The thymi of Ikaros wild-type × TCR-β2/− mice are hypocellular, and the majority of thymocytes are double negative, with the percentage of double positive thymocytes varying between animals. Mature TCR-γ/δ+ thymocytes are CD4CD8, and therefore fall within the double negative population (Fig. 5 B). Thymi from young (up to 1 mo of age) Ikaros DN+/− × TCR-β2/− mice contain two- to threefold more cells due to an increase in the numbers of double positive, TCR-γ/δ2 thymocytes (Fig. 5B and Fig. c). In the majority, these double positive cells do not express TCR-γ/δ in either Ikaros wild-type or Ikaros DN+/− × TCR-β2/− thymi (Fig. 5 B, anti–TCR-γ/δ staining). Evidence exists that these double positive thymocytes may represent TCR-α/β lineage precursors that can develop due to the presence of functional TCR-γ and TCR-δ gene rearrangements 20. They normally cannot expand and are arrested in development due to the inability to express a pre-TCR. Upon reduction in Ikaros activity, larger numbers of these cells may indicate increased commitment into the α/β lineage or an increased ability of these TCR-α/β lineage precursors to survive in the absence of normally required survival signals mediated by a pre-TCR. Alternatively, this expanded population may represent TCR-γ/δ lineage precursors not normally observed due to the vast overrepresentation of TCR-α/β lineage precursors in a wild-type thymus. However, this does not seem likely, since we do not observe an increase in the numbers of mature TCR-γ/δ+ cells in these young animals.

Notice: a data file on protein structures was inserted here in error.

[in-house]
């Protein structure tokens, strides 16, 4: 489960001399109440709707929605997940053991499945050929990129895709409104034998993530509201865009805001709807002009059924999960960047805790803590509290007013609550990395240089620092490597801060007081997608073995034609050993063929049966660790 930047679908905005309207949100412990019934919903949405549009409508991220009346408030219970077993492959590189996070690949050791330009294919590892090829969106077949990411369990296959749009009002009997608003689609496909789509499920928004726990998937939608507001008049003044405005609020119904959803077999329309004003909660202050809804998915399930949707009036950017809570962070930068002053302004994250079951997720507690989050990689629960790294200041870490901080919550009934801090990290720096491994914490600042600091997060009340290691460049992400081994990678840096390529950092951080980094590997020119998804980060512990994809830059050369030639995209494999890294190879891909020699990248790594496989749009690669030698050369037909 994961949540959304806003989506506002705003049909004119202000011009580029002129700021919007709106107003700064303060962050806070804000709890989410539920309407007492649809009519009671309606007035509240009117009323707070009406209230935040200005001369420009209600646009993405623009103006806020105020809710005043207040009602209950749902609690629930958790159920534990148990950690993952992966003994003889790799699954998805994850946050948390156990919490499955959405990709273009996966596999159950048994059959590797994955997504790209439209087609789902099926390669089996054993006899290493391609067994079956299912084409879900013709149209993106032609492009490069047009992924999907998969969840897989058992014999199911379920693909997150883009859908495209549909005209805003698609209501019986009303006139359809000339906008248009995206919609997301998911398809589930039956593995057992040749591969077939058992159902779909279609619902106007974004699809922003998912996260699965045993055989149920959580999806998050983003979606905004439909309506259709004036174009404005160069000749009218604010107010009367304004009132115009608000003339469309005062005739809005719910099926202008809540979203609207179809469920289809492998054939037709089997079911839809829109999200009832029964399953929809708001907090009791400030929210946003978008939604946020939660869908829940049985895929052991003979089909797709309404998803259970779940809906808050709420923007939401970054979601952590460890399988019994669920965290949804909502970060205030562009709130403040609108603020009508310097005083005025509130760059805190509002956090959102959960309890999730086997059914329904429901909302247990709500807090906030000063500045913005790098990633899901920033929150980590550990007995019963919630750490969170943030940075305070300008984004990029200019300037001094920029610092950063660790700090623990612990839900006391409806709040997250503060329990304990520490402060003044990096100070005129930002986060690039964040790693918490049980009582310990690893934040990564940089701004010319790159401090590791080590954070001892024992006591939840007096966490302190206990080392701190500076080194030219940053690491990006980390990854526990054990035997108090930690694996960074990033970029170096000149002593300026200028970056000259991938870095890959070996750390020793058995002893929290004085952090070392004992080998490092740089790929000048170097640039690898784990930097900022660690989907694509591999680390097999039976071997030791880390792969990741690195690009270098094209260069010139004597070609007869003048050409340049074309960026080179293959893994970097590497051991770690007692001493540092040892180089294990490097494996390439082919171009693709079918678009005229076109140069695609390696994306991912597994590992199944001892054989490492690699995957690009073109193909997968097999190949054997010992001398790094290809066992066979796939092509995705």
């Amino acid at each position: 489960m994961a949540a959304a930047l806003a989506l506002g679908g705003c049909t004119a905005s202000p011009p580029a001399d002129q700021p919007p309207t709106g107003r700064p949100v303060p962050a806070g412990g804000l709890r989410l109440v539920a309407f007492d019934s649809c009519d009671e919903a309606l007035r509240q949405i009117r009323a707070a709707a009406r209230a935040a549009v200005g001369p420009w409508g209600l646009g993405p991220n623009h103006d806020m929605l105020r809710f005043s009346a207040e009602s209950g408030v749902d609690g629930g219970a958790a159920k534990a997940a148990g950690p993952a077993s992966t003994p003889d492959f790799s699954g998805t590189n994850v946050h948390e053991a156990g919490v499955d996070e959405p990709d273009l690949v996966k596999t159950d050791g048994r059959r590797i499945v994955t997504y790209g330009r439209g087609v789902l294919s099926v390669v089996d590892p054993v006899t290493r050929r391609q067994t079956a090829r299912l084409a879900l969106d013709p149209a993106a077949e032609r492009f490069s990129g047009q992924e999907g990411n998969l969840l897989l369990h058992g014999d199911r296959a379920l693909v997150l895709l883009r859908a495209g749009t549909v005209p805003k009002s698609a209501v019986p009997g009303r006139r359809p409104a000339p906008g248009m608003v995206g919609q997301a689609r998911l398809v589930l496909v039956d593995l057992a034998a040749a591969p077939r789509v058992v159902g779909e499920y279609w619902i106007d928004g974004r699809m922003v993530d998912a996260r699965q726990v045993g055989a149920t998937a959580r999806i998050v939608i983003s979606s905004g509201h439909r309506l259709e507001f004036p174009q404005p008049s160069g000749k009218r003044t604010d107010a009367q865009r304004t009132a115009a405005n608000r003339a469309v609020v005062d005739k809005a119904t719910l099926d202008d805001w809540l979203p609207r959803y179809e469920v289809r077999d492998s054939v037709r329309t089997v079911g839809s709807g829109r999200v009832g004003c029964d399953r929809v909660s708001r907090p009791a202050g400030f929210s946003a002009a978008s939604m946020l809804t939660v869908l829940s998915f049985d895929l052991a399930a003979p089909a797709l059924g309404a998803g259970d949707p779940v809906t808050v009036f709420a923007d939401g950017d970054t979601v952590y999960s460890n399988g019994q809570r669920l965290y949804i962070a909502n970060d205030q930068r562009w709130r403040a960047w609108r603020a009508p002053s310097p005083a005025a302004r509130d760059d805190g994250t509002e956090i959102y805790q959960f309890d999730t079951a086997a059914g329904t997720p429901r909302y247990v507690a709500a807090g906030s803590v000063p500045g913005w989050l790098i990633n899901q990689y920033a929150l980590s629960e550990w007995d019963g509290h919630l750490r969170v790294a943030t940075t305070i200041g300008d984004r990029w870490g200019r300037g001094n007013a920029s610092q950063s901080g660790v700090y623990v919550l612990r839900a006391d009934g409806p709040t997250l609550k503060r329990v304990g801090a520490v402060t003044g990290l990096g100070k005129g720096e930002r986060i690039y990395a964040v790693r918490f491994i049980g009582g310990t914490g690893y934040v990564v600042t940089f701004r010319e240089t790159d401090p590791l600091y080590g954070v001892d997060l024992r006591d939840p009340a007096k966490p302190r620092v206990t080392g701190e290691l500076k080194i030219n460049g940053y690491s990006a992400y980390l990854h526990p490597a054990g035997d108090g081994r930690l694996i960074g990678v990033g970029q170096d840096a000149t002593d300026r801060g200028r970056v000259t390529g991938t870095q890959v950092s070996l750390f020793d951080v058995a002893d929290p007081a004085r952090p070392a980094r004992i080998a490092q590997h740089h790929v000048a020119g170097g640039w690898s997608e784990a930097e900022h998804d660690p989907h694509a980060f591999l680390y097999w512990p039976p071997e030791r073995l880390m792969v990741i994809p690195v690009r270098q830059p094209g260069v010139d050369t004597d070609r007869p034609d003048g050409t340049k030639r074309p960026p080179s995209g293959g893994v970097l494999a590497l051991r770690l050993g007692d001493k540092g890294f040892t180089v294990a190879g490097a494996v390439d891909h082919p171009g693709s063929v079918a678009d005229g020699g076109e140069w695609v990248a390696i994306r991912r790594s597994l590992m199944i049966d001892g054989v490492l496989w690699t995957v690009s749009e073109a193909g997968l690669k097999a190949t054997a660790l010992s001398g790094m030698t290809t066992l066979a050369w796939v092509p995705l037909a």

Thymi from older animals contain up to 200-fold more cells than their Ikaros wild-type × TCR-β2/− counterparts, again due to a dramatic increase in the number of double positive cells (an average 67-fold higher than Ikaros wild-type × TCR-β2/− thymi; Fig. 6 A). This increase in thymic cellularity in older Ikaros DN+/− × TCR-β2/− mice led us to investigate whether these cells have become transformed. Therefore, the cell cycle profiles of thymocytes from TCR-β2/− animals with normal and reduced (Ik DN+/−) levels of Ikaros were examined. An average 400-fold increase in the number of cycling cells was observed in thymi of Ikaros DN+/− × TCR-β2/− mice (Fig. 6 B). The majority of cycling cells express TCR-γ/δ (data not shown), suggesting a deregulation of growth among the normally quiescent thymic γ/δ T cells. In addition, in many cases these TCR-γ/δ+ cells also express CD8 (Fig. 6 A), a cellular phenotype not observed in normally differentiating thymic TCR-γ/δ lineage cells. An increase in numbers of TCR-γ/δ cells, with the same phenotype as the cycling cells observed in the thymus, is also observed in the periphery of Ikaros DN+/− × TCR-β2/− animals, as determined by analysis of spleen and lymph node cell populations (data not shown). These cell populations are mono- or oligoclonal as shown by a PCR analysis of V to J rearrangements at the TCR γ chain locus (Fig. 6 C), suggesting the outgrowth of a malignant clone(s). This evidence clearly shows that γ/δ T cells also depend on Ikaros activity for homeostasis.